Learn about some of the most prolific archaeological sites in China, including the burial complex of the First Emperor and Sanxingdui.
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A video tour of the Asian Art Museum’s collection galleries highlighting ceramics, jades, bronzes, paintings, and Buddhist arts representing some six thousand years of Chinese culture and tradition. Filmed in former museum location (prior to 2003) in Golden Gate Park. Presented by Brian Hogarth.
Students will view representations of literary epics, read related excerpts, and discuss how those scenes exemplify the code of the samurai.
An introduction to Korean Confucianism and related architecture.
Much of China, a country slightly larger than the continental United States, is hilly or mountainous. To its east lies the Pacific Ocean; to its south thick jungles. Learn more.
Students will be able to identify, compare and contrast images of traditional Japanese woodblock prints. They will then create their own simulated woodblock prints.
“Asia” is a term invented by the Greeks and Romans, and developed by Western geographers to indicate the land mass east of the Ural Mountains and Ural River, together with offshore islands such as Japan and Java.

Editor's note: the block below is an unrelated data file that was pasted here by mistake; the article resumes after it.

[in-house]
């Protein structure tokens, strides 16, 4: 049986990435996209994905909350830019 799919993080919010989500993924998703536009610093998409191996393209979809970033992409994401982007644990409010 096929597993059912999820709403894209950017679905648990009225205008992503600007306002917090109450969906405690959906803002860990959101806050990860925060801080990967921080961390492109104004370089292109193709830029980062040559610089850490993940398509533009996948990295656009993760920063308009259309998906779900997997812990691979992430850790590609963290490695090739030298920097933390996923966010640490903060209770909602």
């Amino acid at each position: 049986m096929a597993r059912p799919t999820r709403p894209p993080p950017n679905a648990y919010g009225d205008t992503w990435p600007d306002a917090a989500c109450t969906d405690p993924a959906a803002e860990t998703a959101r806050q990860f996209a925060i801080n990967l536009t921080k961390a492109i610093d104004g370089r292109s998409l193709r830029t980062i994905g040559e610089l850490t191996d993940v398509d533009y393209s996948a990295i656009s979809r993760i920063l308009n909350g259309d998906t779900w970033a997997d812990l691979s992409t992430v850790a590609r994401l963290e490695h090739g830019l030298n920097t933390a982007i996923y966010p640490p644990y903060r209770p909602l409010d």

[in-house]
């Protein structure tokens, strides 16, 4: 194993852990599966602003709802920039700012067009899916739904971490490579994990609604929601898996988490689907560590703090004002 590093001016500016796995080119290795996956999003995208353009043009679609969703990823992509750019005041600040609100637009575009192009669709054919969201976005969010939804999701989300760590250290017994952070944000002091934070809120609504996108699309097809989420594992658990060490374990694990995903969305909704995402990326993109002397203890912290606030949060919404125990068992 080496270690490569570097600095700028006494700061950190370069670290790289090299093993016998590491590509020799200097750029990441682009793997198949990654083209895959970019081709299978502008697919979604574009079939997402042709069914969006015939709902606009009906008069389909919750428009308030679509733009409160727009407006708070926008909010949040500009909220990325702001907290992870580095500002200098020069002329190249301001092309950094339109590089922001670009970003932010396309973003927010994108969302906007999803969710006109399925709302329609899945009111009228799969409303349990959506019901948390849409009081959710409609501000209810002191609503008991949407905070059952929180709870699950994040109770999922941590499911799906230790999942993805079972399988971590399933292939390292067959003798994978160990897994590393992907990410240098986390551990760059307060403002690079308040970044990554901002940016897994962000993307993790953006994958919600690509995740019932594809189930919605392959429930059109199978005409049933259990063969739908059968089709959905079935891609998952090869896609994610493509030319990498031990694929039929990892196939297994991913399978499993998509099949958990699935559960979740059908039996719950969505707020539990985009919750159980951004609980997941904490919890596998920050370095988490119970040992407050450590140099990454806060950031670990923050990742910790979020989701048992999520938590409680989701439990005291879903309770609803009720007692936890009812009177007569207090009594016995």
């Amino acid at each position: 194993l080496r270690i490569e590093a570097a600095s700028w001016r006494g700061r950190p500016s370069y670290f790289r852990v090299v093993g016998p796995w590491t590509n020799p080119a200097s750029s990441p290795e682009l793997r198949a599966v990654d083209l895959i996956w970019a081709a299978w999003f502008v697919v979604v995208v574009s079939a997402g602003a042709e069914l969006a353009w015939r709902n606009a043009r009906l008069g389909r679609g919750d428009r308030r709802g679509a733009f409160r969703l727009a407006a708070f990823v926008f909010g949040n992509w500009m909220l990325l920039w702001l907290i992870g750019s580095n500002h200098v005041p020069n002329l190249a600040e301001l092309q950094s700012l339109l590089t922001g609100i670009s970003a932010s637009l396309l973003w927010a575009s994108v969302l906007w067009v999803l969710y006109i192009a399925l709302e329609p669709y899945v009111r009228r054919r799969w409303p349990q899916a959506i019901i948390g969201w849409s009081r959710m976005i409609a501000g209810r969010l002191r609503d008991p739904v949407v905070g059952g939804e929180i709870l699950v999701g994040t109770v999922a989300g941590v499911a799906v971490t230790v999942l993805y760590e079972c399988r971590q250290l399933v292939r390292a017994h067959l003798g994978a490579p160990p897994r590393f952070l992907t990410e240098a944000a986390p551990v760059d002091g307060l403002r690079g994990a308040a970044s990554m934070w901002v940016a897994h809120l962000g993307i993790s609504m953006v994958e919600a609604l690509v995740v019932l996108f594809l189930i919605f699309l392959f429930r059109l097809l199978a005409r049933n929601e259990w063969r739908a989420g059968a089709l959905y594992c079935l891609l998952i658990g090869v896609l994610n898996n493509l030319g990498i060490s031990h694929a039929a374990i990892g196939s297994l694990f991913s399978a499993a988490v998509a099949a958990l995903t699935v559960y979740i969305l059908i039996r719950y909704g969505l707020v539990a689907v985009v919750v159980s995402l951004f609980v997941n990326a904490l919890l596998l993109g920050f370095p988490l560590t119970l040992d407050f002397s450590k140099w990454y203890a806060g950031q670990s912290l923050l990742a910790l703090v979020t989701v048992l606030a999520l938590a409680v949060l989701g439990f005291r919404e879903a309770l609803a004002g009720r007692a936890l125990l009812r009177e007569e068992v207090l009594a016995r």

Students will complete a map of Japan, identify how its proximity to China and Korea influenced samurai culture, and discuss how its geography informed governing policies.
The earliest surviving representations of the Buddha date from hundreds of years after his death, so they are not portraits in the usual sense. Buddha images vary greatly from place to place and period to period, but they almost always show these conventional features . . .
Scholars often refer to the Tang (618–906) and Song (960–1279) dynasties as the "medieval" period of China. The civilizations of the Tang (618–906) and Song (960–1279) dynasties of China were among the most advanced civilizations in the world at the time. Discoveries in the realms of science, art, philosophy, and technology—combined with a curiosity about the world around them—provided the men and women of this period with a worldview and level of sophistication that in many ways were unrivaled until much later times, even in China itself.